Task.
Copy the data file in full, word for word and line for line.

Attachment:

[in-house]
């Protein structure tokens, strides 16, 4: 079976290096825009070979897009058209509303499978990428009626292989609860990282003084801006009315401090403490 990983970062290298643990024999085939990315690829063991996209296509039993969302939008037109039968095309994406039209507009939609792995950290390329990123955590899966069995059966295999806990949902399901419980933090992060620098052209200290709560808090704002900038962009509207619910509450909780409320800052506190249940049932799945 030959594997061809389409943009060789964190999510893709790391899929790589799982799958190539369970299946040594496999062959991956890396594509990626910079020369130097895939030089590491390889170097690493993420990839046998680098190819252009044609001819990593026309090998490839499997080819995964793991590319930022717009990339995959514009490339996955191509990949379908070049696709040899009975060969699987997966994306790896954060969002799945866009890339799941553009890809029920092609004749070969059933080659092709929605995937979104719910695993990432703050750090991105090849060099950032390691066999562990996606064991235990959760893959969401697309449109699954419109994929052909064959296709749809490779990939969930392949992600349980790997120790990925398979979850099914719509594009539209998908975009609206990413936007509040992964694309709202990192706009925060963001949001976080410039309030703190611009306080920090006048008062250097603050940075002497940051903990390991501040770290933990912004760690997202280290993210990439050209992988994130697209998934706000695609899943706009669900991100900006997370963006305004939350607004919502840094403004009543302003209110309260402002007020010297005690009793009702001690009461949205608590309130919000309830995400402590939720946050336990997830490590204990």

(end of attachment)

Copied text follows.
[in-house]
């Protein structure tokens, strides 16, 4: 079976290096825009070979897009058209509303499978990428009626292989609860990282003084801006009315401090403490 990983970062290298643990024999085939990315690829063991996209296509039993969302939008037109039968095309994406039209507009939609792995950290390329990123955590899966069995059966295999806990949902399901419980933090992060620098052209200290709560808090704002900038962009509207619910509450909780409320800052506190249940049932799945 030959594997061809389409943009060789964190999510893709790391899929790589799982799958190539369970299946040594496999062959991956890396594509990626910079020369130097895939030089590491390889170097690493993420990839046998680098190819252009044609001819990593026309090998490839499997080819995964793991590319930022717009990339995959514009490339996955191509990949379908070049696709040899009975060969699987997966994306790896954060969002799945866009890339799941553009890809029920092609004749070969059933080659092709929605995937979104719910695993990432703050750090991105090849060099950032390691066999562990996606064991235990959760893959969401697309449109699954419109994929052909064959296709749809490779990939969930392949992600349980790997120790990925398979979850099914719509594009539209998908975009609206990413936007509040992964694309709202990192706009925060963001949001976080410039309030703190611009306080920090006048008062250097603050940075002497940051903990390991501040770290933990912004760690997202280290993210990439050209992988994130697209998934706000695609899943706009669900991100900006997370963006305004939350607004919502840094403004009543302003209110309260402002007020010297005690009793009702001690009461949205608590309130919000309830995400402590939720946050336990997830490590204990």